5 things you should know about therapeutic dry needling

FacebookTwitterPinterest
Getting started with your weight loss journey at HonorHealth

Kylie Scott, a physical therapist at HonorHealth Spine Group Arizona in Scottsdale, explains that therapeutic dry needling can release pain, ease acute inflammation and promote healing in your body.

1. Dry needling can help reduce pain and soreness.

If you're fine with thin, sterile needles that don't involve much, if any, pain, you might consider this therapeutic technique if your physical therapist recommends it. A specially trained physical therapist uses a thin needle to release muscle tightness, ease tendonitis and inflammation, and/or promote healing.

"I use it with about 30 percent of my patients at Spine Group Arizona," Kylie said. "I've had good success with it over the last three years while using it in combination with manual techniques and exercise."

2. How does dry needling work with chronic muscle tightness?

It stimulates a trigger point in a skeletal muscle. You might call it a knot, and it can cause more widespread pain than just the muscle in which it's found. Another name for a trigger point is myofascial pain syndrome. A tight band of skeletal muscle inside a larger muscle group, a trigger point can be tender when you touch it and may cause pain in other areas of your body.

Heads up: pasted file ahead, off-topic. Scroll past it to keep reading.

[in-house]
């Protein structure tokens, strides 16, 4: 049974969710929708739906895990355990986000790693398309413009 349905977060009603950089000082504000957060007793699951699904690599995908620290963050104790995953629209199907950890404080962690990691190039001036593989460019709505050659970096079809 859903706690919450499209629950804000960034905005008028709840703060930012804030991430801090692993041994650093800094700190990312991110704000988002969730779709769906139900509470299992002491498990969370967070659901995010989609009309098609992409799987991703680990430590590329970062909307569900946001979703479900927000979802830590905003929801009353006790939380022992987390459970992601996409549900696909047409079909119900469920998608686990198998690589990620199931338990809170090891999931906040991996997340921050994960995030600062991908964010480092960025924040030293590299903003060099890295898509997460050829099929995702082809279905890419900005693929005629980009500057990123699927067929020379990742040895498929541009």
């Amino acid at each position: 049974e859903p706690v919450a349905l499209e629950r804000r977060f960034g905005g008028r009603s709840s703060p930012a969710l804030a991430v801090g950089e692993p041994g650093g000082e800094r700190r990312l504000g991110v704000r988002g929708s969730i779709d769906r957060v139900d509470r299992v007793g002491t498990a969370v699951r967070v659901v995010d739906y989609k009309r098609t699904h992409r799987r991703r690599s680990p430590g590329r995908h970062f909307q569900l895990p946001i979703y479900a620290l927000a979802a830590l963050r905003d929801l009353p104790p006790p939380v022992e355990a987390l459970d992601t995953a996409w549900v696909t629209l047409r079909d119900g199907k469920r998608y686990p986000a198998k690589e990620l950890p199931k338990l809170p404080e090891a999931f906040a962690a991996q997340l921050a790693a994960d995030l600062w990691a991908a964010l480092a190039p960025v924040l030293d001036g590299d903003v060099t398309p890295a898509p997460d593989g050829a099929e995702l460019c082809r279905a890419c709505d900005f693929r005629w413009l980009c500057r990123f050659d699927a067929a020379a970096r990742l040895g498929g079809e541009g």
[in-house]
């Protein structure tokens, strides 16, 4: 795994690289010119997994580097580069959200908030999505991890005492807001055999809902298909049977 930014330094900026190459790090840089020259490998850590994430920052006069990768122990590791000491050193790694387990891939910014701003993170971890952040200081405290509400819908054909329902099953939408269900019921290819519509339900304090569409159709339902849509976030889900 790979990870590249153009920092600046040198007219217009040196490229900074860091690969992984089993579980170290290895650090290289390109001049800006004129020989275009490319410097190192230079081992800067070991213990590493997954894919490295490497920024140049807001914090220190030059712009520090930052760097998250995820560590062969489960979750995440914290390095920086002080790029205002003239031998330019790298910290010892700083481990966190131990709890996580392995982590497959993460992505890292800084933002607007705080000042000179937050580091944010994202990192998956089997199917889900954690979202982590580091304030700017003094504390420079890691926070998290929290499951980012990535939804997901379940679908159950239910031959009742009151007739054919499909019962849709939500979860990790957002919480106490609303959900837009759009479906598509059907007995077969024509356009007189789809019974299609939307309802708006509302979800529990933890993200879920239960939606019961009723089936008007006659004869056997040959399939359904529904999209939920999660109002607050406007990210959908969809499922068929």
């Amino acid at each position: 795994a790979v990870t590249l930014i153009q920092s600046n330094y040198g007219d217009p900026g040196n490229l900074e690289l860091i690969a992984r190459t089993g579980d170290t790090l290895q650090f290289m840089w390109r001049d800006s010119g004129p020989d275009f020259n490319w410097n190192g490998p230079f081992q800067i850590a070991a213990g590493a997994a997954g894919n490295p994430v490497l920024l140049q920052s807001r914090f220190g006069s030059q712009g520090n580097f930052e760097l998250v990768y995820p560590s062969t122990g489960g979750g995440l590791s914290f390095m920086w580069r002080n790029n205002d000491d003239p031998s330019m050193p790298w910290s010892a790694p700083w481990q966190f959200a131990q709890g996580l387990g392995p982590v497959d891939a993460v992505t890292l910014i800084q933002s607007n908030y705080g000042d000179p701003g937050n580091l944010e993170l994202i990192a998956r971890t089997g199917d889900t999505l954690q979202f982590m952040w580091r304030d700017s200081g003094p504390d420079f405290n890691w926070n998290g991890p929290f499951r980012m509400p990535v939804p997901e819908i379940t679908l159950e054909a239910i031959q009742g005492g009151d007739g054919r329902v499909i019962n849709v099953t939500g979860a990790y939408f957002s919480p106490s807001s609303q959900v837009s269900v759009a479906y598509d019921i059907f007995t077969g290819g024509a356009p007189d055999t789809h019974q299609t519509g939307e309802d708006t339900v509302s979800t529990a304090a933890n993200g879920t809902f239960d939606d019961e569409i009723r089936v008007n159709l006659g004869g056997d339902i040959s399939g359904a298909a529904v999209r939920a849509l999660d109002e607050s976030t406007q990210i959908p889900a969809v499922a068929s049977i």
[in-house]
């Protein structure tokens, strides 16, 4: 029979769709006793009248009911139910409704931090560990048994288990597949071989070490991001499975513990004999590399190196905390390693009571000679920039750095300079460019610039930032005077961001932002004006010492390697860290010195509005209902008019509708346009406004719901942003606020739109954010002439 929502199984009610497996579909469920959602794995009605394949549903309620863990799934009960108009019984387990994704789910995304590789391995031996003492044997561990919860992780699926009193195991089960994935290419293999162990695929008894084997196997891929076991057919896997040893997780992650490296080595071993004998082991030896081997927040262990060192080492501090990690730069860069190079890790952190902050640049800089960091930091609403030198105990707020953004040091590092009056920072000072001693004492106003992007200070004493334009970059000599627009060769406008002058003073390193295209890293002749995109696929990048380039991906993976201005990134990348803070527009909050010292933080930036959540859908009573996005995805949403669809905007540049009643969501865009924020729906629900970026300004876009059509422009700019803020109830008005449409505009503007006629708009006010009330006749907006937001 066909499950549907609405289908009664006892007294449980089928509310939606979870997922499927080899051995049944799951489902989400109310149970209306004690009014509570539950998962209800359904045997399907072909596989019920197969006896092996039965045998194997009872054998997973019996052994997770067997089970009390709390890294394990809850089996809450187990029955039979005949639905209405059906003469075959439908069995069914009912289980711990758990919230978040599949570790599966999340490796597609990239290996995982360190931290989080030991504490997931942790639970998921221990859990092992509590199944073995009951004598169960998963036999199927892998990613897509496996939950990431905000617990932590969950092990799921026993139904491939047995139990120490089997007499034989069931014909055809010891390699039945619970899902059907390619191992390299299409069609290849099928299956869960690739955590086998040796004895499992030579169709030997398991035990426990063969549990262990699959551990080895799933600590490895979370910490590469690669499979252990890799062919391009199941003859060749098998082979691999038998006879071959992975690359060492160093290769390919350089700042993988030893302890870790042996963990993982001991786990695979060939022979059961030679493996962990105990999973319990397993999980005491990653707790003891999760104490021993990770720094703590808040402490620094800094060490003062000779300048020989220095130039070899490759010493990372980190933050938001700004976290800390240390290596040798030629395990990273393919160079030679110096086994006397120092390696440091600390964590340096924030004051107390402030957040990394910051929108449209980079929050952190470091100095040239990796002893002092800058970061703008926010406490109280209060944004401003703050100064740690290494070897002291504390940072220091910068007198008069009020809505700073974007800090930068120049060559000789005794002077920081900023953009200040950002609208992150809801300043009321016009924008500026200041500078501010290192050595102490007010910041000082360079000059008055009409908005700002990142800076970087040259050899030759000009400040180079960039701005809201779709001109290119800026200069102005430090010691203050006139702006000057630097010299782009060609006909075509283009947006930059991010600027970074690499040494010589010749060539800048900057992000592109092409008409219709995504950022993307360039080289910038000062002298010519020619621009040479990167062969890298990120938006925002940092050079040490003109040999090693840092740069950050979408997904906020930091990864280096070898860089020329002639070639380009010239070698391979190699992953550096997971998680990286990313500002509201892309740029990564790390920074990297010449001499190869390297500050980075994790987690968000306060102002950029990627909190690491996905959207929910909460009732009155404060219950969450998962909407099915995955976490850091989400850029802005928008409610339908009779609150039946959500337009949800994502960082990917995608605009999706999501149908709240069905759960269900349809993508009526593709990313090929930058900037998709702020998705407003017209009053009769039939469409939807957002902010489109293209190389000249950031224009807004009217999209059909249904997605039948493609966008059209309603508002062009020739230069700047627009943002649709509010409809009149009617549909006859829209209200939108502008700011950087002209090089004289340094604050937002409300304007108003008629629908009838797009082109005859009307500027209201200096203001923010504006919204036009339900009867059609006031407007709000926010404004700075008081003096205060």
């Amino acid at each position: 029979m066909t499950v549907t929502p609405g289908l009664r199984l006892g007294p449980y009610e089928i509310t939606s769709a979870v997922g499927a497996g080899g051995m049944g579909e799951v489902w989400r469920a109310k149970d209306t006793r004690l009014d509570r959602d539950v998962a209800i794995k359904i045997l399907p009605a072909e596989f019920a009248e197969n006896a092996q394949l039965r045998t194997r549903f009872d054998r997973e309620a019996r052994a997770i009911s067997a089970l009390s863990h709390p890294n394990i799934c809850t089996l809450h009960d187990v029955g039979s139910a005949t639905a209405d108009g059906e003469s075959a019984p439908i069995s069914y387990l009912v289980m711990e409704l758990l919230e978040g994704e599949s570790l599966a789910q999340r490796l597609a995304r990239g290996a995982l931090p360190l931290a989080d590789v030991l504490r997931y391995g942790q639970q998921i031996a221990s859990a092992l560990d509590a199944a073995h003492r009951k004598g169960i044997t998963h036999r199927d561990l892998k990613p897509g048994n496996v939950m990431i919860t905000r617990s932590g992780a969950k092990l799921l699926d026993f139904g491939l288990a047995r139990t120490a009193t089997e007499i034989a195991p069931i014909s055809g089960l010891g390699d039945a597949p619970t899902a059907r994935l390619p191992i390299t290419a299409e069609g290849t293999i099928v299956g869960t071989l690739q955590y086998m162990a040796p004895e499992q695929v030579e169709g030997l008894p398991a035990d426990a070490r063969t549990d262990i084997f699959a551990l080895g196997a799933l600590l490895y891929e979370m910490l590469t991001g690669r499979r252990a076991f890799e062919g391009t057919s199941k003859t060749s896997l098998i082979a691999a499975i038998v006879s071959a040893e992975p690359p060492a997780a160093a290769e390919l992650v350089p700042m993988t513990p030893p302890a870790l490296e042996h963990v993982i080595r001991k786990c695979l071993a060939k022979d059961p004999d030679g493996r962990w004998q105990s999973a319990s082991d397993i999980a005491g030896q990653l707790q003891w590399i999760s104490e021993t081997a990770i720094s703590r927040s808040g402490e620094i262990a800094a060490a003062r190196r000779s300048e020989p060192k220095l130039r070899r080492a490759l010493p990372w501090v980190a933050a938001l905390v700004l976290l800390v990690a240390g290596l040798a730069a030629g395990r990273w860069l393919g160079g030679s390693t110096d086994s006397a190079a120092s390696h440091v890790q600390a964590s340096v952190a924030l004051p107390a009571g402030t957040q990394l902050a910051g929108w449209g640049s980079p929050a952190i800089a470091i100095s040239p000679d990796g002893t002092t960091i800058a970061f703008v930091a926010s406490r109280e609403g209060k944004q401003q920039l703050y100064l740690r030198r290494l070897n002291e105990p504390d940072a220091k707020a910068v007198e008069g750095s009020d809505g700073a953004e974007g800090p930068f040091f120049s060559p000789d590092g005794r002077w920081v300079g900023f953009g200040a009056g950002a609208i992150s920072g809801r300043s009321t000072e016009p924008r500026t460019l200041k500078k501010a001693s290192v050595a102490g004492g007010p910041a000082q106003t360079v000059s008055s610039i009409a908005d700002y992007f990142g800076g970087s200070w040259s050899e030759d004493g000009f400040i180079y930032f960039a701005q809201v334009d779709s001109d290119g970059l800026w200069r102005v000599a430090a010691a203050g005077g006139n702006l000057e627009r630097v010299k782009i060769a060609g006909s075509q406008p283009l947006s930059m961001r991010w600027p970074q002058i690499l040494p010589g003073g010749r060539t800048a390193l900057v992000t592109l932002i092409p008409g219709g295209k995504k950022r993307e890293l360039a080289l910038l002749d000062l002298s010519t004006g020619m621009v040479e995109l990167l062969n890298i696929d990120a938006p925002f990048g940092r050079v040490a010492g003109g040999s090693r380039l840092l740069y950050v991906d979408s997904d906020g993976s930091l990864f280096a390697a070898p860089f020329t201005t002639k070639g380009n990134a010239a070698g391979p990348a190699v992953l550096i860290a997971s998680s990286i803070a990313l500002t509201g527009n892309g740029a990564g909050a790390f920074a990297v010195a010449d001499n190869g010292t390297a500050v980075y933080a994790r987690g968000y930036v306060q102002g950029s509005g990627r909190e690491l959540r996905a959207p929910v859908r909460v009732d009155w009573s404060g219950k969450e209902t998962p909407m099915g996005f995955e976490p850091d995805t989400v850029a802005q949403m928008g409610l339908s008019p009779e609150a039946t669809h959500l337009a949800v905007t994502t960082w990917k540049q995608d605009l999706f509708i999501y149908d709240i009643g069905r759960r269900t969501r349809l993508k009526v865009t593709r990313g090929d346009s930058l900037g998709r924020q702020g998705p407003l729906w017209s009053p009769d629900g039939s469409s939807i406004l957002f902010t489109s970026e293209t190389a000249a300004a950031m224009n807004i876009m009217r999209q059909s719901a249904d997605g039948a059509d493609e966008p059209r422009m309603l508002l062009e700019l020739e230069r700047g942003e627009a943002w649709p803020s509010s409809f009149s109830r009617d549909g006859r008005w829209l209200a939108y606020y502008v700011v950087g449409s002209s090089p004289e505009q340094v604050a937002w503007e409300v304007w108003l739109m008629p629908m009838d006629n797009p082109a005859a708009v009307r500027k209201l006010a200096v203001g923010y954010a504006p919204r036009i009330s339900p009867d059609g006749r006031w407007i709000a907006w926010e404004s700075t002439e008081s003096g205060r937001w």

As part of a larger treatment plan, your therapist is using dry needling to try to release the trigger point, relieving pain and/or improving your movement. Dry needling can reduce muscle tension and improve pain. A twitch can occur when the needle goes into the trigger point, and may be a sign that the therapy is working.

3. Where do trigger points often occur?

On your neck, back and arms. Runners often get them on their legs. But there are many conditions that dry needling can help including:

  • Shoulder pain.
  • Headaches.
  • Knee pain.
  • Achilles tendonitis.
  • Sciatica.
  • Plantar fasciitis.
  • Hip and gluteal pain.

4. Therapeutic dry needling promotes healing.

The technique also can help with muscular issues that don't involve trigger points or such as rotator cuff damage. The needle creates a tiny lesion in the tissue, promoting blood flow and healing to the area.

5. Dry needling is different from acupuncture.

The two philosophies are quite different. Therapeutic dry needling is based on Western medicine. Acupuncture is based in Chinese medicine and focuses on balancing the flow of energy in the body.

6. No liquid is involved.

The needle itself produces release in the trigger point. There's no solution injected into the muscle.

To make appointments for dry needling, contact HonorHealth Spine Group Arizona.